Well, Pavlovic studied this position for 20 minutes and then he played the mature, solid, IM move: 32. Ne8+! The next few moves are basically forced: 32. … Nxe8 33. Qe5+ Qf6 34. Qxd4 Qxd4 35. Rxd4 h5. (Well, this last move wasn’t forced, but it was as good as any other move.)

White to move.

How does White win? Creating a passed pawn directly is obviously impossible. The rule in such positions is to sacrifice the exchange to win a pawn (or to reach a won king and pawn endgame of some variety). White carries out this plan with absolute precision and conviction. I was quite impressed by his comments after the game, which sounded very much as if he has studied positions exactly like this one: “White must keep his h-pawn back as far as possible and push the f-pawn.”

Which is exactly what happened:

36. f4 Kf6 37. Kf2 Ng7 38. Rd6+ Ke7 39. Rd2 Nf5 40. Kf3 Ke6 41. Ra2 Nd6 42. Ra6 Ke7 43. Ke3 Nf5+ 44. Ke4 Kf8 45. Rf6 Nh6 46. Ke5 Kg7

White to play and win.

We have arrived at the last crucial position of the game. White now plays 47. f5! and the pawn is taboo because 47. … Nxf5 48. Rxf5 gf 49. Kxf5 would be a won king-and-pawn endgame for White. Instead Mike played 47. … h4 48. fg fg 49. Ra6 Nf5 50. Kf4 Kh6 51. Ra5 and Black capitulated. Again an exchange sac on f5 is threatened, and if Black moves the knight away then 52. Kg4 would pick up the h-pawn.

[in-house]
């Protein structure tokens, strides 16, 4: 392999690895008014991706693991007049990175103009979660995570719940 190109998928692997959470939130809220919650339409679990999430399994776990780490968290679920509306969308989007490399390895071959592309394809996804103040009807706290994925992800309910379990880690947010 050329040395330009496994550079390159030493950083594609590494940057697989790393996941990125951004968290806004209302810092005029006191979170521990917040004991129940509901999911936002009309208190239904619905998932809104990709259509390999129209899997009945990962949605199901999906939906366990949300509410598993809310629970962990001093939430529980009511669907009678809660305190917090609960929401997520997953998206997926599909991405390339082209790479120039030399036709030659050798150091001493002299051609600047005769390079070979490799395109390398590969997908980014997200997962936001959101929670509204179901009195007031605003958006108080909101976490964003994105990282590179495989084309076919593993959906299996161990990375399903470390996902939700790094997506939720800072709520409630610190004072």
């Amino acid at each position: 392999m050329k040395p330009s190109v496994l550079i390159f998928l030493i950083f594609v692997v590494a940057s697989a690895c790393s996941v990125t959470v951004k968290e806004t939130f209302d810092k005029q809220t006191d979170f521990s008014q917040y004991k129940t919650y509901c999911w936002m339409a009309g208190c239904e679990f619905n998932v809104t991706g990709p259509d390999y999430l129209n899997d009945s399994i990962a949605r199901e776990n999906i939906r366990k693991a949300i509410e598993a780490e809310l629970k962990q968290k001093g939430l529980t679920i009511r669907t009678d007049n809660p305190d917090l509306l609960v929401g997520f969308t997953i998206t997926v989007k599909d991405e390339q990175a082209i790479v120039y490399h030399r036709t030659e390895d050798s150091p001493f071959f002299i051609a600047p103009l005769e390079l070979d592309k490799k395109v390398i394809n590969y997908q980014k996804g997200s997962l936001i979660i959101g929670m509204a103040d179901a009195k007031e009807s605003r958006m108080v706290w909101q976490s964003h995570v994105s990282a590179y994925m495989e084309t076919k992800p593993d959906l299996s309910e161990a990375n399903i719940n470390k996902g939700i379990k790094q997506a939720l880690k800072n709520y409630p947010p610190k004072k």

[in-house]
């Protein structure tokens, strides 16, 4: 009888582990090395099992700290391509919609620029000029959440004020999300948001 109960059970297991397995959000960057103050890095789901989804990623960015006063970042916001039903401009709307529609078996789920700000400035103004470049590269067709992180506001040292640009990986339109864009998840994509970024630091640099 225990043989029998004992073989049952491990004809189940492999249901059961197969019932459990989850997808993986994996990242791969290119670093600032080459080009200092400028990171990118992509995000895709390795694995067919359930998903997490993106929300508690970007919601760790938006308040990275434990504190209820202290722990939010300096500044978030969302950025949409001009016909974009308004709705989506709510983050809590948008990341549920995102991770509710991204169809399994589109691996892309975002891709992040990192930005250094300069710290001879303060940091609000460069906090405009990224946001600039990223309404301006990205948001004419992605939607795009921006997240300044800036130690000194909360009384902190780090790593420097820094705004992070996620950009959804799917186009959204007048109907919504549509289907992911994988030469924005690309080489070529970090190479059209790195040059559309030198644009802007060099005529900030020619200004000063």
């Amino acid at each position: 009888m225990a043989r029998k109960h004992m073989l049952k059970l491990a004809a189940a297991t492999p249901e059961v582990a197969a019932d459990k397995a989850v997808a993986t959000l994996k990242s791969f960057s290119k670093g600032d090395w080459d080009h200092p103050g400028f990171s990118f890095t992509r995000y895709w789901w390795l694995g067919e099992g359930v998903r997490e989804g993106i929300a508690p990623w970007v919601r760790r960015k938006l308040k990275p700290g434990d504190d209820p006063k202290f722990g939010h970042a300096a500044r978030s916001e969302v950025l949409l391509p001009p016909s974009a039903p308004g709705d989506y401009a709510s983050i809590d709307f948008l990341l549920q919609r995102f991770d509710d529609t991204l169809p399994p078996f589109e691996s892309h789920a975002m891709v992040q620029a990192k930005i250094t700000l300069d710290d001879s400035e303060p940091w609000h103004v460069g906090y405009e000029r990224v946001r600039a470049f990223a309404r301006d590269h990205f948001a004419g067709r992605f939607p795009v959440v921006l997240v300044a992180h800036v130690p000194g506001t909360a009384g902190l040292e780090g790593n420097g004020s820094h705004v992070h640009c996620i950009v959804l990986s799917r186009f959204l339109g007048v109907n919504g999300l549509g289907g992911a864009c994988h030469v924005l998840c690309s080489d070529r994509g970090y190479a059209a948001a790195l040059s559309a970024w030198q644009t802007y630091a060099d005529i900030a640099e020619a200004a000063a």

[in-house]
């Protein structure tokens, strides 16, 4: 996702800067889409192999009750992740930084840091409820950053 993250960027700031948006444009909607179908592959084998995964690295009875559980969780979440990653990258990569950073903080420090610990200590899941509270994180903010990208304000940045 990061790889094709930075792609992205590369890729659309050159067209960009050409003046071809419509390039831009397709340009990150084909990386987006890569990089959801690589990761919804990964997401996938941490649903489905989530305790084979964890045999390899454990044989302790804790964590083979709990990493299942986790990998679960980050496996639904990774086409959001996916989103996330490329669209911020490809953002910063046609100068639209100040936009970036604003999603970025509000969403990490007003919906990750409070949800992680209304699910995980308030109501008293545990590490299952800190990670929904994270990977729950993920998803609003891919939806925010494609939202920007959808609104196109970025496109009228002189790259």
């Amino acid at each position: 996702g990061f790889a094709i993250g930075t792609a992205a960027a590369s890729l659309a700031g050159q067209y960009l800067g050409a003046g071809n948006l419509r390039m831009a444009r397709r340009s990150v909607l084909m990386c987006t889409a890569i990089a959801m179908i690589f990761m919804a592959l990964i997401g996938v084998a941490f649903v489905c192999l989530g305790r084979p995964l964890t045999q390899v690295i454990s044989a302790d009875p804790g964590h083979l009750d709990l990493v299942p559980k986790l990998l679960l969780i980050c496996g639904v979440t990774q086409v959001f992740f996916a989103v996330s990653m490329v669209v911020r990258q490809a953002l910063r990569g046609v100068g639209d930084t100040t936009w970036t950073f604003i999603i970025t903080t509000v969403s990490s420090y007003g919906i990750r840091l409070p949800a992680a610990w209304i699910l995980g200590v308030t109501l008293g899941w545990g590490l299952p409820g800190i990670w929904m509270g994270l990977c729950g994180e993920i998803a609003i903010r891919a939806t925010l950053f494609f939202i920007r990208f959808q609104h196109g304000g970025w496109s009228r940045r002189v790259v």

All in all, this game shows that seasoned International Masters would rather win through strategic understanding and through mastery of the endgame than through calculation of brilliant variations. (It may also show that the delayed Benko Gambit is unsound, but I’ll leave others to argue over that!)

Addendum: I wrote this post last night, before I read Mike Splane’s own analysis of the game. (See his comment to my previous post.) I decided to go ahead and post it, even though Mike answers some of my questions — it still might be interesting. The main thing that both Mike and his opponent missed was the idea of 35. Qf3! in the line starting with 32. Qxf7+. Also it’s worthy of note that Mike points out several possible improvements before move 29, so my comments about this game maybe busting the delayed Benko are, shall we say, a little bit premature.